MV AKDENIZ Double Decked!, Part Two

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Part Two of Peter Knego’s Double Decked! Feature aboard the still very elegant but endangered 1955-built Turkish liner AKDENIZ, now serving as a classroom and training ship at the Istanbul Teknik University in Tuzla, continues with a look at the ship’s lower decks: A Deck, B Deck, C Deck, D Deck and the engine room.

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THE SANDS OF ALANG: The latest DVD about shipbreaking in Alang, India

A Deck

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Aft from fo’c’sle.

Thanks to its pronounced sheer, the tip of the AKDENIZ’ bow on A Deck is practically a deck higher than where it begins at the base of her superstructure. Surrounding two cargo holds and lined in teak, one can only imagine what it must have been like in the ship’s express liner years, crammed to the rails with humanity, cars and exotic cargoes.

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Down from the prow.

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Ropes and jellies.

Those balmy Sea of Marmara waters are very alluring to jellyfish. On my last two visits to AKDENIZ, they hovered around the ship like an incandescent veil.

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Kekova Lounge, facing aft.

The Bergama Social Hall may have the better vantage one deck higher but the Kekova Lounge is one of the most gorgeous vintage rooms still afloat.

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Kekova Lounge, facing starboard.

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Kekova Lounge, facing port.

The Kekova is decked out in glowing mahogany paneling with brass fittings (not the cheap lacquered stuff one finds on modern cruise ships), hide and all sorts of crescents and curves that were such a part of mid-1950s architecture.

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Kekova Bar, facing aft/starboard.

A bar occupies the center/aft portion of the gently sheered room.

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Forward A Deck Lobby, facing forward.

The interior portion of A Deck continues with a lobby that sports a glass kiosk, a reception desk and that elegant staircase from days gone by.  It’s all about the detailing and craftsmanship — the flare of the ceiling recesses, the carved woodwork and those subtle curves.

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A Deck Stateroom 400, facing aft.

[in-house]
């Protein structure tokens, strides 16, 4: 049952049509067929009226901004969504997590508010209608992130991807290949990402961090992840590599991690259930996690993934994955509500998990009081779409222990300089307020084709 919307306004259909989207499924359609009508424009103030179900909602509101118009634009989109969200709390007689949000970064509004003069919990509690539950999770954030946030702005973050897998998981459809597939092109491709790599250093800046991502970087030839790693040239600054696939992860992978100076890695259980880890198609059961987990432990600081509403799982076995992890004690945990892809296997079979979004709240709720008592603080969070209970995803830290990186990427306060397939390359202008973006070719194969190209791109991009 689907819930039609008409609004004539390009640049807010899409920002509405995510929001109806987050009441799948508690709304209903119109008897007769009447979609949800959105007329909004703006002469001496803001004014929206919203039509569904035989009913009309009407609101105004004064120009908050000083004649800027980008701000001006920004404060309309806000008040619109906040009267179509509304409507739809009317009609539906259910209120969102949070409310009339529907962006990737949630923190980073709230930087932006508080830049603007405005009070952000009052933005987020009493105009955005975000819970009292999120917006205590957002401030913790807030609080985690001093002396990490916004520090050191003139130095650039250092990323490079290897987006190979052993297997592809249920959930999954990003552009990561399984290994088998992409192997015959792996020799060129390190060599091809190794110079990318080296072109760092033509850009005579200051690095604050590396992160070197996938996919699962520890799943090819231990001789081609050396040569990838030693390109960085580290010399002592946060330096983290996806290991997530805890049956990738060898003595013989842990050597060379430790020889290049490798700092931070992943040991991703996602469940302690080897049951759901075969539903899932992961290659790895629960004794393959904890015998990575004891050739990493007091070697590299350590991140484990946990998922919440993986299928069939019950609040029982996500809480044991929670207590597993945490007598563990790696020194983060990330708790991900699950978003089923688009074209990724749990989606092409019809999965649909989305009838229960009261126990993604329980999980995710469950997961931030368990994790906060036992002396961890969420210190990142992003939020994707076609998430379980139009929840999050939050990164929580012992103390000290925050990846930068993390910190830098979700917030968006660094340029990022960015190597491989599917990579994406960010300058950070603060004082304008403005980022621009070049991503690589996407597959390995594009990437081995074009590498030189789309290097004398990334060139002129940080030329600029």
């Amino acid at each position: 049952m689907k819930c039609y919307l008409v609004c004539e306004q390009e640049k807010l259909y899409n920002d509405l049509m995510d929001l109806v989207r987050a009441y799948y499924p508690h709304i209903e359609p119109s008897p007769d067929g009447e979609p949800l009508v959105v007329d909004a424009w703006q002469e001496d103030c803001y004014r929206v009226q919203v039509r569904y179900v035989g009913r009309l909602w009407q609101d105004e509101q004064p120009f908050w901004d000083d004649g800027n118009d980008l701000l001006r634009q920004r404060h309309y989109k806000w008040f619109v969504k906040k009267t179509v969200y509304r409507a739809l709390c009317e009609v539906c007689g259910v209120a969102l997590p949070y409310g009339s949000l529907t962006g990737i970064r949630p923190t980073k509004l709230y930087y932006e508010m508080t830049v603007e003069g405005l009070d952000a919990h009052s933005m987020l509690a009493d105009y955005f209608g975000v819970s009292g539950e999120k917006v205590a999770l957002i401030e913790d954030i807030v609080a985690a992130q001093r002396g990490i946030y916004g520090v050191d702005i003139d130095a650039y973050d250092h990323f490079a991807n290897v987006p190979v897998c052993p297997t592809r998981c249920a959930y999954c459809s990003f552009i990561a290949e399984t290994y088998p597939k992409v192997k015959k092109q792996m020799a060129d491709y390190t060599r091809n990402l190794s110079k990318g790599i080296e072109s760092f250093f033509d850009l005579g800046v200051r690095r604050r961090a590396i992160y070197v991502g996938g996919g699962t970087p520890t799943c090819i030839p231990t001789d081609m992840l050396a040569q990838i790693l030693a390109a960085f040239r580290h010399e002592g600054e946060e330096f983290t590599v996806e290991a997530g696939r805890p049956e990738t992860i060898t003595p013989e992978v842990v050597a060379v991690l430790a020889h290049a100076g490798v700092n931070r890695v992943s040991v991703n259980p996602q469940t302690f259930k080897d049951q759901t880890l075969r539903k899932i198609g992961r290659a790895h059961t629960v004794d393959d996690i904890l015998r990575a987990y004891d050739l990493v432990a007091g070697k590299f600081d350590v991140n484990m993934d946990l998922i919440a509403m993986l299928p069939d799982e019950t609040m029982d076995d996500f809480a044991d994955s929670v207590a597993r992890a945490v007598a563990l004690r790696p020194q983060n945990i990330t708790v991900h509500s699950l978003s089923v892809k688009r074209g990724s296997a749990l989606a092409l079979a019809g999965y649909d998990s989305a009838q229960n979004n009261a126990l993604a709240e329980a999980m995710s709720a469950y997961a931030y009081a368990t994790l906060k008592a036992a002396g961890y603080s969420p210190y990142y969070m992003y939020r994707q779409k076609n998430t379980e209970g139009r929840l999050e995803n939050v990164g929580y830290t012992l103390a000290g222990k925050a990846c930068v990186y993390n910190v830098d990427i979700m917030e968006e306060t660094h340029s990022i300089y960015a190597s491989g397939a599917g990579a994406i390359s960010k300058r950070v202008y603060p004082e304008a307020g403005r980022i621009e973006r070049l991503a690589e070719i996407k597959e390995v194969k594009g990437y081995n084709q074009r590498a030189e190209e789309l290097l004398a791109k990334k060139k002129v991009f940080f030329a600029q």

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A Deck stateroom 400, facing starboard.

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A Deck Stateroom 402, facing starboard/forward.

Port and starboard alleyways lead aft through seventeen first class staterooms with brass framed picture windows that look out onto narrow promenades. Each is furnished with two mahogany framed lower beds, mahogany cabinets, rich maple or mahogany paneling and private bathroom with shower.

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Starboard A Deck promenade, facing aft.

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Starboard A Deck promenade, facing forward.

Narrow sheltered walkways continue aft on either side of A Deck to an open deck with a pool and wading pool atop hatches three and four.

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Aft A Deck Lobby, facing starboard.

In the aft superstructure, a staircase leads down from A Deck to the Tourist Class accommodation.

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Halikarma Lounge, facing aft.

Directly aft of the staircase, the dedicated Tourist Class Lounge, now called the Halikarma Lounge, is now in use as a classroom.

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Halikarma Lounge, facing forward.

Even this relatively modest space has its share of impressive craftsmanship and materials…

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Halikarma Bar.

…not the least of which includes an S-shaped mahogany bar.

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Aft A Deck, facing port.

A narrow terrace and stairwell concludes the aft portion of A Deck.

B Deck

On this visit, we didn’t access the forward portion of B Deck, which houses crew accommodation and a shelter deck.

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Galley, facing forward.